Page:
Of the nearly 400 portraits of the legendary actress Sarah Siddons that have been recorded, this one is considered her defining image. It is also renowned as one of Reynolds’s greatest paintings. Siddons had recently taken London by storm with her performance in a string of heartbreaking tragic roles when she posed for Reynolds.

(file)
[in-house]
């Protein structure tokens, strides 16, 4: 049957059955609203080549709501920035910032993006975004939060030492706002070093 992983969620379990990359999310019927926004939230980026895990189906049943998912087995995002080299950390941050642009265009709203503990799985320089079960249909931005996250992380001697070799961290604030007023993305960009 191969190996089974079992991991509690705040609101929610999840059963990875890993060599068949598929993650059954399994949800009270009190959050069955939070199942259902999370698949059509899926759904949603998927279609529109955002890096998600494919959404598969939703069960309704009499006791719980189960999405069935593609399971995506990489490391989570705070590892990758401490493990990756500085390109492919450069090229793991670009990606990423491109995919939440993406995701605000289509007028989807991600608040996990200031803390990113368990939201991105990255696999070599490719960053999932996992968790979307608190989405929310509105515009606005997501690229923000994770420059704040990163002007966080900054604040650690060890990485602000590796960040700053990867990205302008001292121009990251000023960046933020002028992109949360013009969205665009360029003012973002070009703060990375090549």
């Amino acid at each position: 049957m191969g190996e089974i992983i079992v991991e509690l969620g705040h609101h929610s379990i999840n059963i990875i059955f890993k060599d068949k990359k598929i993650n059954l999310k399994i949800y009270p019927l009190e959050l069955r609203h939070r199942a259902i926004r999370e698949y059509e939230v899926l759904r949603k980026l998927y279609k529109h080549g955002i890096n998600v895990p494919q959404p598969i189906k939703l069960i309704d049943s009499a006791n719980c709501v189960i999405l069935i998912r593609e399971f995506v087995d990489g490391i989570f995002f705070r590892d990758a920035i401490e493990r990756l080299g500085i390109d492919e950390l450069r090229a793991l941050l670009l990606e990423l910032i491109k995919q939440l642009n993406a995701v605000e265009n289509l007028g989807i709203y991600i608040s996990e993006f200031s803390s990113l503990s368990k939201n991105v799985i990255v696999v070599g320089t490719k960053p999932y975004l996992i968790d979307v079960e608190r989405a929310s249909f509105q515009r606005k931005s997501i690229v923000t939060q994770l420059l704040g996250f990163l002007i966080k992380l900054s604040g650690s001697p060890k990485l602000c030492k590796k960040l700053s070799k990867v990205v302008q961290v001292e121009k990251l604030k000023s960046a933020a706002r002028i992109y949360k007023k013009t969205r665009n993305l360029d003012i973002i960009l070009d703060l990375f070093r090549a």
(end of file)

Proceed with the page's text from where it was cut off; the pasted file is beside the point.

Siddons appears as an austere icon of Tragedy, seemingly enthroned for all eternity. Conscious that he was painting a theatrical star, Reynolds dressed Siddons in the way audiences were accustomed to seeing her on stage. She wears a sumptuous gold dress with scalloped sleeves – a fanciful variation on 17th-century style – a diadem, and a twisted strand of pearls. Two figures behind her allude to Aristotle’s statement that the value of tragedy lies in the emotional catharsis it engenders through the experience of fear and pity. On the right, holding a poisoned chalice, is the figure of Terror, whose grimacing face was modeled on Reynolds’s own features studied in a mirror. To the left, clutching a dagger, is the figure of Pity. Reynolds’s muted color scheme enhances the drama, while the spotlight on the star allows the supporting players to fade into the shadows.